PARIS, France—When Donald Trump visited Beijing in 2017, China treated him to an official dinner inside the Forbidden City, an honor no American president had gotten since Mao Zedong took power.
Trump, a wrestling enthusiast, awarded a specially made, 70-pound trophy at the end of a sumo match during a trip to Japan last month. And this past week, the British royal family lavished Trump with courtesies in a state visit, capped by a Buckingham Palace dinner that his adult children gleefully chronicled in their Instagram feeds.
American presidents aren’t treated shabbily when they travel abroad. China, after all, cleared away tourists for Barack Obama’s trip to the Great Wall in 2009, while George W. Bush received the first state visit that Britain ever bestowed on a U.S. president. But nations are pampering Trump with an ardor and a personal touch that few of his predecessors enjoyed. Among foreign leaders, the working assumption seems to be that Trump expects and needs shows of devotion, and that if he isn’t diligently courted during his visits, he might leave diplomatic wreckage strewn in his wake.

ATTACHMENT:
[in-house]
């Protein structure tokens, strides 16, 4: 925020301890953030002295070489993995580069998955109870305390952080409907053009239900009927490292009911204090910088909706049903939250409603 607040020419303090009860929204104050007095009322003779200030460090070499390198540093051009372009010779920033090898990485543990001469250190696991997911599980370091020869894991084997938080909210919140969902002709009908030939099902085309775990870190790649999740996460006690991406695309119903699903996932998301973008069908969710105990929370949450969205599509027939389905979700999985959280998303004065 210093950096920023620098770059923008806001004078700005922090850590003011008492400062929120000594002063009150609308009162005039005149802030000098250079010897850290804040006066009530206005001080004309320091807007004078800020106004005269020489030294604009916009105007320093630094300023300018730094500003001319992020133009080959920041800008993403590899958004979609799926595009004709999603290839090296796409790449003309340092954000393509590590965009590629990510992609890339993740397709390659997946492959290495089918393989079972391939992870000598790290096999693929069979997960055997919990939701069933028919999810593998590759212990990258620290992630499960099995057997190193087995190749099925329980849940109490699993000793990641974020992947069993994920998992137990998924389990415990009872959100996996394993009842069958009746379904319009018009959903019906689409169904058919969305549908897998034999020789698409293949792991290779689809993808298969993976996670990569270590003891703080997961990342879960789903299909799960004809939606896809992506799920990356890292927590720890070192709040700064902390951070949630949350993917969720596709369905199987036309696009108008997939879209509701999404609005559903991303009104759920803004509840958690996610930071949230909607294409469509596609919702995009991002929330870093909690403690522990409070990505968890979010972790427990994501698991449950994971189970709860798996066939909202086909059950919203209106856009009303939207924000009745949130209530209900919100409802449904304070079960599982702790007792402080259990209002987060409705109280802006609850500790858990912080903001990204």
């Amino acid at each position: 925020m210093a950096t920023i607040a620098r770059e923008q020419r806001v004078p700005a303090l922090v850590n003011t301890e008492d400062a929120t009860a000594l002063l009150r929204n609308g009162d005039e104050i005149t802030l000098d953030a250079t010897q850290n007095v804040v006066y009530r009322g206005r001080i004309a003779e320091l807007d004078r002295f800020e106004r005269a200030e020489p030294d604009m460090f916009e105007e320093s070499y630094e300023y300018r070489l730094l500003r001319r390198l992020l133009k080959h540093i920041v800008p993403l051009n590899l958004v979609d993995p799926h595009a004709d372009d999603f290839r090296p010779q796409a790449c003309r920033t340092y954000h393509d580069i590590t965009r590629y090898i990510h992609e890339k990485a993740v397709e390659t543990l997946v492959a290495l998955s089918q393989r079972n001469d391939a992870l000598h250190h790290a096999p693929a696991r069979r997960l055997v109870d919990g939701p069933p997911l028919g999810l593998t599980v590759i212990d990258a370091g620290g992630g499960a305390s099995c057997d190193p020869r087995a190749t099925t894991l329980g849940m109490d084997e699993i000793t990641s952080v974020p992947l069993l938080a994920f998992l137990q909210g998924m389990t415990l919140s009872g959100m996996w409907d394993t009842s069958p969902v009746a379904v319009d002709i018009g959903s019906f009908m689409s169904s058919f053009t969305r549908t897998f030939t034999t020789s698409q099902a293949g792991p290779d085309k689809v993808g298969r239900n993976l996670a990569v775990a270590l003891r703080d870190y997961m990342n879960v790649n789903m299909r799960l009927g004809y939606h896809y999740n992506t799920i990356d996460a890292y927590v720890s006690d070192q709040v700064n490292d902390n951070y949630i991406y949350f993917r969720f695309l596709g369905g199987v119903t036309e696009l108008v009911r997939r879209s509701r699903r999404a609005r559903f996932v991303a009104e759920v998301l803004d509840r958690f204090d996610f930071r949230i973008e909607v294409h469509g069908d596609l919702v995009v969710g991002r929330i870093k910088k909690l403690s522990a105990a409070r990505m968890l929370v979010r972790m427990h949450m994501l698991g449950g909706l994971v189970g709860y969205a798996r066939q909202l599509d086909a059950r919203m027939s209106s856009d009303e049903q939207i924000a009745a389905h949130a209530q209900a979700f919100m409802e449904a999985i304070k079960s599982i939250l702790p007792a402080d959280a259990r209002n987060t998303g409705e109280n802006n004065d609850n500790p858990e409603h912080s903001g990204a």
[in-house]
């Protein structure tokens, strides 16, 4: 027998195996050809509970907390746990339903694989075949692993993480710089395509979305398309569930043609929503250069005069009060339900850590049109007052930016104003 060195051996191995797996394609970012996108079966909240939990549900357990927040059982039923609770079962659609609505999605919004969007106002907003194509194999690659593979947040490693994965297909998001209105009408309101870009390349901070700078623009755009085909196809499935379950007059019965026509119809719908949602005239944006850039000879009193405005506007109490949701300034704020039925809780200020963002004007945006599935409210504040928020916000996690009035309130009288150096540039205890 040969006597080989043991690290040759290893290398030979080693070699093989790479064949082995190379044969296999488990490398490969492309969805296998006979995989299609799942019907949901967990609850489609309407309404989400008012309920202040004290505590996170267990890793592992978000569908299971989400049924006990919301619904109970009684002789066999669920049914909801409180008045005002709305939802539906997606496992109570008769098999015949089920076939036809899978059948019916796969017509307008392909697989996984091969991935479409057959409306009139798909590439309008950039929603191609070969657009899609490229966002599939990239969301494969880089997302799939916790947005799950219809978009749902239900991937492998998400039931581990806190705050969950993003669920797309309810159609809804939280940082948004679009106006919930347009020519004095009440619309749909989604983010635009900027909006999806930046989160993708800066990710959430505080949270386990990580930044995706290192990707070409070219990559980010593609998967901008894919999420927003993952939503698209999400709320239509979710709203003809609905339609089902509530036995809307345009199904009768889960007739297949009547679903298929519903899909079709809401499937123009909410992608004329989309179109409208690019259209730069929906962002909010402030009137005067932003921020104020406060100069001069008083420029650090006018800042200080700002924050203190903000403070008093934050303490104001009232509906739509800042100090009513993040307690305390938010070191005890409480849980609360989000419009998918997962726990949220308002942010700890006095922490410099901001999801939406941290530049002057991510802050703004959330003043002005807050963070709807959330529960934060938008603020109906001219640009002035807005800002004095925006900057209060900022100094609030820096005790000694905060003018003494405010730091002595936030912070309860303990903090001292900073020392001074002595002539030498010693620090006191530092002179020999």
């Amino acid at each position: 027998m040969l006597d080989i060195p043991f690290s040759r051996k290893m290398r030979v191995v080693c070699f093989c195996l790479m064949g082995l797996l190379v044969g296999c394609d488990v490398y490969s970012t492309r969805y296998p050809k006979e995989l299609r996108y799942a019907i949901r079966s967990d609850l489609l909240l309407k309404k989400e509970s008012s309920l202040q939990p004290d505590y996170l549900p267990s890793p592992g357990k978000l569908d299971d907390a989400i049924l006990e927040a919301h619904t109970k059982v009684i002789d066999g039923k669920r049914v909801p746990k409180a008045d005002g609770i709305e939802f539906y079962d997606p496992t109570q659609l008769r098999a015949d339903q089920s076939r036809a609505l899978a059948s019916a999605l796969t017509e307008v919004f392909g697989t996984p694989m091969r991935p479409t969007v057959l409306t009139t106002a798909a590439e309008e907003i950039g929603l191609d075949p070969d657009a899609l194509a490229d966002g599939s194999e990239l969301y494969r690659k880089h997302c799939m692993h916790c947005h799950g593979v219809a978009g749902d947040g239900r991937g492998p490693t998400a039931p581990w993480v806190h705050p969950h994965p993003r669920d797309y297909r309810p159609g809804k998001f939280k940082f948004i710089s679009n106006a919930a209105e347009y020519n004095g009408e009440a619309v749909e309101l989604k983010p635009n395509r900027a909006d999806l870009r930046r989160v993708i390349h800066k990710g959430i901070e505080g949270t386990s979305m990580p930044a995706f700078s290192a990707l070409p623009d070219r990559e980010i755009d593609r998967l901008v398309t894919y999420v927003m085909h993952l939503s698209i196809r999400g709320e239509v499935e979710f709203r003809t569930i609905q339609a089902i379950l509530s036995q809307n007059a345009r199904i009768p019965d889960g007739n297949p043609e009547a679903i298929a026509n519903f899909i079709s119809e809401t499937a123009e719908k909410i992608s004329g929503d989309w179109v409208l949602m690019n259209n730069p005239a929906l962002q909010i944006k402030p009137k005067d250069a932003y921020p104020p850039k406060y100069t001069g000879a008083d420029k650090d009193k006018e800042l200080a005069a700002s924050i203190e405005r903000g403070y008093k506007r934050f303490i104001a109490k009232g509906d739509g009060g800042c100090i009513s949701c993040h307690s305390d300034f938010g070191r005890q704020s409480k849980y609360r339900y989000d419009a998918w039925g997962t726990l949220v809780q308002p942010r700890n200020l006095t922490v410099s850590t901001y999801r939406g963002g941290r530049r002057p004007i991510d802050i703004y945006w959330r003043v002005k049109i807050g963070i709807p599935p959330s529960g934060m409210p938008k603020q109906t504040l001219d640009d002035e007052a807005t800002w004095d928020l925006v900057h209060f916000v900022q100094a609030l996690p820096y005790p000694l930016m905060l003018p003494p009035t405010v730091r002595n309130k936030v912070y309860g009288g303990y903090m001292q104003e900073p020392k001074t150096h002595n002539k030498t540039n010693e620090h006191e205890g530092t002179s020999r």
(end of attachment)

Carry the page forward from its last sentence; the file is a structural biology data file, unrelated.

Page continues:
The strategy doesn’t seem to be paying off, though, diplomats and foreign-policy experts say. Trump will cheerfully accept the epic levels of hospitality he’s shown, but he isn’t necessarily going to rethink the certitudes he brought to the job. Halfway through his term, he is waging a trade war with China, blaming outgoing British Prime Minister Theresa May for mishandling Brexit, and faulting allies that have feted him for not spending more on defense.